2) Texture

Do you want a smooth surface? Do you want to add tension? Do you want to draw a curved line in the water? Each individual droplet you put into the pool of water will produce a completely different image depending on the height it was dropped at, the color of the droplet, the size of the droplet, even the shape of the droplet. In landscapes, you get tons of different kinds of textures from waterfalls, rivers, lakes, oceans, you name it. As water travels across a bed of rocks, it’ll adapt to the shape of each individual rock and create ripples with the wind. Even the height at which water is descending will affect the different textures you see as it cascades down.

A raging waterfall located in Banff, Canada
A raging waterfall located in Banff, Canada
A waterfall in Banff, Canada

In the photo above, we can depict water with rough and broken surfaces as it travels downstream. We even get different emotions showing water with these rough and jagged patterns because not only does it instill bellowing sounds from the harsh crashes, but it also connotates danger. If we simply change the settings on our cameras and adjust for a slower shutter speed, we now get this kind of image instead:

Franklin Falls in Washington, a smooth waterfall taken with long exposure
Franklin Falls in Washington, a smooth waterfall taken with long exposure
Franklin Falls, Washington

This is a perfect example of something we can’t see. We normally would visualize the individual breaks and streaks of water flying off as it crashes against the rocks as it did with the previous photo. However, setting our cameras to have a longer exposure time now lets us trace objects from different points, allowing us to see the path they traveled. What was once individual streaks of water are now beautifully combined streaks of smooth, long droplets. Even more interesting, we get to see faint patterns of the camera characterizing water droplets on the lens into octagons, reflecting the shape of the aperture blades; those kinds of patterns (aside from causing us to rub our eyes and blink in irritation) would dissolve into our eyes before we could take a second to appreciate them.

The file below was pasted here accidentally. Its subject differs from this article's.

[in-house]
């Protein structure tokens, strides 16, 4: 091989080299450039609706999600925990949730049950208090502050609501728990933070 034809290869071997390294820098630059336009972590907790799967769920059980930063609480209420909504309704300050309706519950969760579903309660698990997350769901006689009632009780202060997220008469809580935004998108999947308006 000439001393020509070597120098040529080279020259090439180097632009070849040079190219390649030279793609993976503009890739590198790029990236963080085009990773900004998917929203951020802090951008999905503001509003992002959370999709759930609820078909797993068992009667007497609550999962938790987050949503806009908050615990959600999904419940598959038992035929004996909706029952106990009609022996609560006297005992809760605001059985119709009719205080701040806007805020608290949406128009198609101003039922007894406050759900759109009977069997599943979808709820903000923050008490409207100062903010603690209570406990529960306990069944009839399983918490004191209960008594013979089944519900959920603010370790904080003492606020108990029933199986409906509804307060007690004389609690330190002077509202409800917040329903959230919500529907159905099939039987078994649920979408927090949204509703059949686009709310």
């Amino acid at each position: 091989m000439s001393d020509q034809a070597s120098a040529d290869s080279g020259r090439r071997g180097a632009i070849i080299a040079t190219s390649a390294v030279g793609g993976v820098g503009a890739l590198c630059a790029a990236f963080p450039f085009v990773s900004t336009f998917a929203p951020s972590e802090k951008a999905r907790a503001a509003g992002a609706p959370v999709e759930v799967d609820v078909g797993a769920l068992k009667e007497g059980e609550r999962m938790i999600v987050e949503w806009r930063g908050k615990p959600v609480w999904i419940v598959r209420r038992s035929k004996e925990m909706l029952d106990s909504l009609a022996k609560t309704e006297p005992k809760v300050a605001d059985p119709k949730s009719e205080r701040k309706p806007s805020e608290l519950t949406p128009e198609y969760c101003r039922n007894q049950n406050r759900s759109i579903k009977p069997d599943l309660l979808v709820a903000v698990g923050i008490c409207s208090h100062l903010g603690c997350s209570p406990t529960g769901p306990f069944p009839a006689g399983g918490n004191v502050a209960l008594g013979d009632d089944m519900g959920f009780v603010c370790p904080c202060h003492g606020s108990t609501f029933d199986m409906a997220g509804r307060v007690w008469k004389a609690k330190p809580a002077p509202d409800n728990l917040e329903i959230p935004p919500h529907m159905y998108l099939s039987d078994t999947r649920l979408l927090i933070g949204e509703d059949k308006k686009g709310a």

3) Color

We know water is colorless, but that aspect of it makes for a different way to see color since it is an empty canvas. If we’re taking a photo at sunset for instance, the blue hues we normally would see can nearly vanish as the sun gets lower and lower. In a photo that would normally be seen with all shades of blue and green, we now get the glowing auras of orange from the sun as shown here:

Character pieces from Barbarians: The Invasion rest on a log floating on a pool during sunset
Character pieces from Barbarians: The Invasion rest on a log floating on a pool during sunset
Character pieces from the board game, Barbarians: The Invasion

Incorporating reflections from the earlier discussion, we can even see the sun at an atypical angle, usually achievable from atop a cliffside. In this photo, I simply put a log in a pool of water and balanced the character pieces from the board game, Barbarians: The Invasion. I pointed my camera downwards and waited for three factors:

  1. The sun had to be low enough
  2. The wind had to stop for a moment to not push the log too far away from me
  3. The log to float at an angle synchronized with the sun and wind

Waiting for these factors to align allows us to visualize a soft, warm glow of an orange spectrum, hints of teal water where shade was blocking the sun, and clear droplets hanging from the banner. How exciting is it to know that one source allows us to achieve so many different colors?